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Cotillon is the moniker of Jordan Corso, a New York City based artist with ties to both San Francisco and Los Angeles. The Cotillon story began in the fall of 2013, when Corso accepted an invitation from Chet “JR” White to move into his spare bedroom in San Francisco and develop his debut LP, a room famous for housing prolific songwriters such as Christopher Owens, Tobias Jesso Jr, and Cass McCombs, who all worked under White’s wing. Under White’s guidance, Corso wrote and recorded his first album, and inked a deal with Californian indie label Burger Records.

After the release of his debut S/T LP, who SPIN Magazine (among others) honed one of 2015’s best, and a tour across the US, Corso sold nearly everything he had and boarded a plane for New York. “The time was right for me to make a New York album. I moved into a small apartment with my girlfriend and began getting to know the city” says Corso. So the story goes, Corso wrote everyday taking inspiration from the french new wave, japanese literature, uppers, downers, big city culture, and a romantic relationship.

After Corso recorded a large collection of demos in his apartment, it began time to figure out how to craft LP number two. The first person he showed them to was Shane Butler of New York via Boston’s Quilt, whose work Corso strongly admires. “When I got the demos I felt like they were a pretty good metaphor for Jordan as I knew him. One of the things I really like about Jordan is that he is caught in this interstice between high-culture & low-culture; between the cleaner aspects of life and the grittier. I heard both these sides of him in the demos he showed me. Jordan also seemed really into this idea of making a ‘New York’ record. As someone who grew up partly in New York City, the prospect of making a ‘New York’ record in 2015/16 is a very complicated thing. That concept wrestles with some of the ideas that I saw in Jordan’s personality. It is something of the high & the low; the grime & the glitter; the superficial & the genuine. All of which were attributes I saw in the songwriting at the time and heard from Jordan when he talked about what he wanted from a new record.” said Butler.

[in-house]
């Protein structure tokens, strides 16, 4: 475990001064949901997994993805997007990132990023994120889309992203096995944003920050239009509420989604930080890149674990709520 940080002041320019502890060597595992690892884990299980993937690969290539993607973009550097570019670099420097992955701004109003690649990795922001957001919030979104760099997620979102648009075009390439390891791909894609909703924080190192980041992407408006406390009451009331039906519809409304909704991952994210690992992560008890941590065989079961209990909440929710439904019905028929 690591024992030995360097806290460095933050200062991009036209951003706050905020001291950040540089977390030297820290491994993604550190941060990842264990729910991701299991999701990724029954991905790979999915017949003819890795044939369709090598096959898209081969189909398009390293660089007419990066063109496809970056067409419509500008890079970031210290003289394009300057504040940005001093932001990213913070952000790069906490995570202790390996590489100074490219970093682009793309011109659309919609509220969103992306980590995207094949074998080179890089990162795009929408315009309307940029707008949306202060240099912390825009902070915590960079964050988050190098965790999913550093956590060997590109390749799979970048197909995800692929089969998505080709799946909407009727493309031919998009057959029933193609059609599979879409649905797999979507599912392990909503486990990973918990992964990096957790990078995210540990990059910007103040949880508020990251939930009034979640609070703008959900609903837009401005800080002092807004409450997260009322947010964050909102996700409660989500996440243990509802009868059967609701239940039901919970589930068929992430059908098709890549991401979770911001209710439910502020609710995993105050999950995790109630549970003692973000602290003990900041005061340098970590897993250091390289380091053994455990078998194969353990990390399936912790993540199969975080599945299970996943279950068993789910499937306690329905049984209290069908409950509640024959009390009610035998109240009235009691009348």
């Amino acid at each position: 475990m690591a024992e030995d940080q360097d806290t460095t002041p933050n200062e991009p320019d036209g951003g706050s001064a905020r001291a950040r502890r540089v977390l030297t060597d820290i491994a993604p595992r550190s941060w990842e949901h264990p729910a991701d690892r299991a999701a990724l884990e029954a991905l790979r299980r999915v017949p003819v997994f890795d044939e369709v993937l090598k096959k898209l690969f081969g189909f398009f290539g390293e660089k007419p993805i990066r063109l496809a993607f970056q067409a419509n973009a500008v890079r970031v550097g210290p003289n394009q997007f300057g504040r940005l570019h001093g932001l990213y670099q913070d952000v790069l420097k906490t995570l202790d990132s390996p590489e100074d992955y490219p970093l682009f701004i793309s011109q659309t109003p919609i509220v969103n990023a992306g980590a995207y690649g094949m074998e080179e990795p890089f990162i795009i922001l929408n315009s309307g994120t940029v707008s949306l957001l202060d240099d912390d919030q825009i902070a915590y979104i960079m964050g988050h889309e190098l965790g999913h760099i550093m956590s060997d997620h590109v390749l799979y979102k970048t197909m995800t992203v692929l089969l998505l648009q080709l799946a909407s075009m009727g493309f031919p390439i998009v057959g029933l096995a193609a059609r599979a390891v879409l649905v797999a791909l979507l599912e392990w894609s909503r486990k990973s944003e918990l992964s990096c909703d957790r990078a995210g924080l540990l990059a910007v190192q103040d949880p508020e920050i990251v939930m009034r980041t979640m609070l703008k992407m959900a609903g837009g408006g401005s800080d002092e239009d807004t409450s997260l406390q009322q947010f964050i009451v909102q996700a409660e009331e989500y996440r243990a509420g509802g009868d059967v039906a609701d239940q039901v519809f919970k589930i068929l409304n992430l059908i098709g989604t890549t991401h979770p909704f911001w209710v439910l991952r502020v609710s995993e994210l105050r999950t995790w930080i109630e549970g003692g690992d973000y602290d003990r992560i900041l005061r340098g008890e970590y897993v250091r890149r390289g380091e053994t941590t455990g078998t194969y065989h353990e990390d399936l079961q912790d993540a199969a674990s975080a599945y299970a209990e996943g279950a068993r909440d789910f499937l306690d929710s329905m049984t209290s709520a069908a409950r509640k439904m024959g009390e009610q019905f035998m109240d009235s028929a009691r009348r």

Butler called his friend Al Carlson (who helped Annie Clarke craft St. Vincent in his parents basement, and recorded and mixed artists such as Onheaotrix Point Never, Wild Nothing, Ariel Pink, and Butler’s own Quilt), and booked time at Greenpoint’s classic Gary’s Electric Studio which Carlson calls home. Together they began crafting Cotillon’s sophomore effort, ‘The Afternoons’ over the span of the summer. The new album also features Jon Nellen (Ginla) on drums and synthesizer and guest piano from John Andrews (Quilt, Woods).

‘The Afternoons’ is out now via Burger Records, Modern Sky Records USA/China, Superfan99 UK, and Dinosaur City Australia.